Fear is a chain reaction in the brain that starts with a stressful stimulus and ends with the release of chemicals that cause a racing heart, fast breathing and energized muscles, among other things, also known as the fight-or-flight response. The stimulus could be a spider, a knife at your throat, an auditorium full of people waiting for you to speak or the sudden thud of your front door against the door frame.
The brain is a profoundly complex organ. More than 100 billion nerve cells comprise an intricate network of communications that is the starting point of everything we sense, think and do. Some of these communications lead to conscious thought and action, while others produce autonomic responses. The fear response is almost entirely autonomic: We don't consciously trigger it or even know what's going on until it has run its course.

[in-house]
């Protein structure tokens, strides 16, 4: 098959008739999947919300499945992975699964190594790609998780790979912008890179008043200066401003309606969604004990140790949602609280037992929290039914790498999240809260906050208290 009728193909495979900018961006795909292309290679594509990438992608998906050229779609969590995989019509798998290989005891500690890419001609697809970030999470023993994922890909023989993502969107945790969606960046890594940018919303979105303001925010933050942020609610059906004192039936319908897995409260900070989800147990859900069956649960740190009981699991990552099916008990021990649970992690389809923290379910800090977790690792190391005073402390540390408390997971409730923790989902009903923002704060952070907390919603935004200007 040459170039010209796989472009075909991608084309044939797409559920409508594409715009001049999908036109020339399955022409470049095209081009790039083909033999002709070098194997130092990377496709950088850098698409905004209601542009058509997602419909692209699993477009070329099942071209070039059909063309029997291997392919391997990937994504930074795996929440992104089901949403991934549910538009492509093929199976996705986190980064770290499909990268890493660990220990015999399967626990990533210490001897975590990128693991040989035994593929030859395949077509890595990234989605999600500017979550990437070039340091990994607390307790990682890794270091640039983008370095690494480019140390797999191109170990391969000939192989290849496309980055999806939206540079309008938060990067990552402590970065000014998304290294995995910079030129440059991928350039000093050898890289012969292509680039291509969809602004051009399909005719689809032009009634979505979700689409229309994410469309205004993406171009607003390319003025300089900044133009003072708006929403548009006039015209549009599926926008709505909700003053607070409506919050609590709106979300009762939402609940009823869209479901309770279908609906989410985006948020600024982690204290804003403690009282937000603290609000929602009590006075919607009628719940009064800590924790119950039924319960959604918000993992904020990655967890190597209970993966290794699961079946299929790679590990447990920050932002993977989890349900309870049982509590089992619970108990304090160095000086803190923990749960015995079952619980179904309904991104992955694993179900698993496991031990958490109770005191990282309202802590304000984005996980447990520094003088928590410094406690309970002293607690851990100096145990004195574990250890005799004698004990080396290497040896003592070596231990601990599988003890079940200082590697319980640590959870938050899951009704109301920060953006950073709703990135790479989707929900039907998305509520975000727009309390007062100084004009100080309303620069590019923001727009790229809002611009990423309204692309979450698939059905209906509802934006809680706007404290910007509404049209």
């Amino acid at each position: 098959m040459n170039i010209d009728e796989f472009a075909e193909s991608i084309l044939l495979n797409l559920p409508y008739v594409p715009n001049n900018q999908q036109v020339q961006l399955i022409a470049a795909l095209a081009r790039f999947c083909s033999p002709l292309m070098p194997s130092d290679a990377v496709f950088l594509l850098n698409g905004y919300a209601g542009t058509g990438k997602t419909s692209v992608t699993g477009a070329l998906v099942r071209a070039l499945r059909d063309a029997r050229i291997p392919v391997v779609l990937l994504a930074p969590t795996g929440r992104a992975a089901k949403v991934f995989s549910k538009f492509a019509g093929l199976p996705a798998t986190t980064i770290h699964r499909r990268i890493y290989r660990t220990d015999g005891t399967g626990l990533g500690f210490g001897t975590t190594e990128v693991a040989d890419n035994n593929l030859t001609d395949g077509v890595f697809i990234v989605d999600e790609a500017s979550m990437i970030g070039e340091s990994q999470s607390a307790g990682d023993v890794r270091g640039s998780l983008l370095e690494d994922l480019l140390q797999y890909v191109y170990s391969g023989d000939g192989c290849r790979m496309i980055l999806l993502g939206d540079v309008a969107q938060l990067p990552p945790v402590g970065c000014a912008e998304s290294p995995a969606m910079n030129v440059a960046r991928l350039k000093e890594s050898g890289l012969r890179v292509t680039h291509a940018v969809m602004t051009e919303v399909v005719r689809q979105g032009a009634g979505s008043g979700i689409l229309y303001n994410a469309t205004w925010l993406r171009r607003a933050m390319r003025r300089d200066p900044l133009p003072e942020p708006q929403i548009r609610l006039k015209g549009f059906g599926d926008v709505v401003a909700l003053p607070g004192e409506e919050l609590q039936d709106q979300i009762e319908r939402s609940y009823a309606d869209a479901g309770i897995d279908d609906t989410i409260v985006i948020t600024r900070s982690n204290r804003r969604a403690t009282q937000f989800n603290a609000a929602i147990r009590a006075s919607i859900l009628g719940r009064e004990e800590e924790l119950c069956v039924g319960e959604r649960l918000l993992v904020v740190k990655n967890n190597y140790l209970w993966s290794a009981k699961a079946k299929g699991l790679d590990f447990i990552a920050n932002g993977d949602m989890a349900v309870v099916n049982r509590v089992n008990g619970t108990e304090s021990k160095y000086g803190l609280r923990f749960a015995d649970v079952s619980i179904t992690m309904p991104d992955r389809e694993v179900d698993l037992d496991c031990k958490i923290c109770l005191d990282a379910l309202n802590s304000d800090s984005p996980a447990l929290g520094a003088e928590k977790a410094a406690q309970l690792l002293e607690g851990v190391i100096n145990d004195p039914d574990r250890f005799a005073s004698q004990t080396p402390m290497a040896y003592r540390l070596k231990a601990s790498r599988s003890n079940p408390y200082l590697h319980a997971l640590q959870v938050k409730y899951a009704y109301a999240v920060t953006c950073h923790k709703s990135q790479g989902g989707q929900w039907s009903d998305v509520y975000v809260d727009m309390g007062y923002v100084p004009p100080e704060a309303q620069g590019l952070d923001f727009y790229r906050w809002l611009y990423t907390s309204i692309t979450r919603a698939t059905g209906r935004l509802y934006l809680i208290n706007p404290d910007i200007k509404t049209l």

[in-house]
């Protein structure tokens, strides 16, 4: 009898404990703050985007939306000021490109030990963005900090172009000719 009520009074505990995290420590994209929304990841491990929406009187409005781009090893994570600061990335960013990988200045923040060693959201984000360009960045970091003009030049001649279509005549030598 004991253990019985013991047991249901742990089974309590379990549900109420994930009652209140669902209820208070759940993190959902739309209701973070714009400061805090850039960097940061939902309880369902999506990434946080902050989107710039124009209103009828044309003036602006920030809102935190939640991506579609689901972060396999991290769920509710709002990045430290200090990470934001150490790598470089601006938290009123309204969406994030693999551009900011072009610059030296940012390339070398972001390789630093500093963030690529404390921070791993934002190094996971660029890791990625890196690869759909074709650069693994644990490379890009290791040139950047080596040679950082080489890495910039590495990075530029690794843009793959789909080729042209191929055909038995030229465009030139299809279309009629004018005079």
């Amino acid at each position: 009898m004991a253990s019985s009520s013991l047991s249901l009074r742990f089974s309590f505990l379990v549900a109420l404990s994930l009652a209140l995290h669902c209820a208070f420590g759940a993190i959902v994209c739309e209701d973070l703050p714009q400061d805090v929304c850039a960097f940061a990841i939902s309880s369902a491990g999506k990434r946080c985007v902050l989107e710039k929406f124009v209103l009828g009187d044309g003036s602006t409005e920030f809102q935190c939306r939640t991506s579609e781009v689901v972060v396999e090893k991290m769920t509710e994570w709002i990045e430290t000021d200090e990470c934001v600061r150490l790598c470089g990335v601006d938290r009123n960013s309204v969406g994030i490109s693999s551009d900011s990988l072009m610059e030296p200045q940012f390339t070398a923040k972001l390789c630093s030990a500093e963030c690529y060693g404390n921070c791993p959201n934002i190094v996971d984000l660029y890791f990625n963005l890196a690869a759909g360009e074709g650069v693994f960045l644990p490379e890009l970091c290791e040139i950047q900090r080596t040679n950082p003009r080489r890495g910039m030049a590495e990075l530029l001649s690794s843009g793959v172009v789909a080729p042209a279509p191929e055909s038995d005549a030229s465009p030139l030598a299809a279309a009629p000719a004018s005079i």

Photographs by Jan Schjetne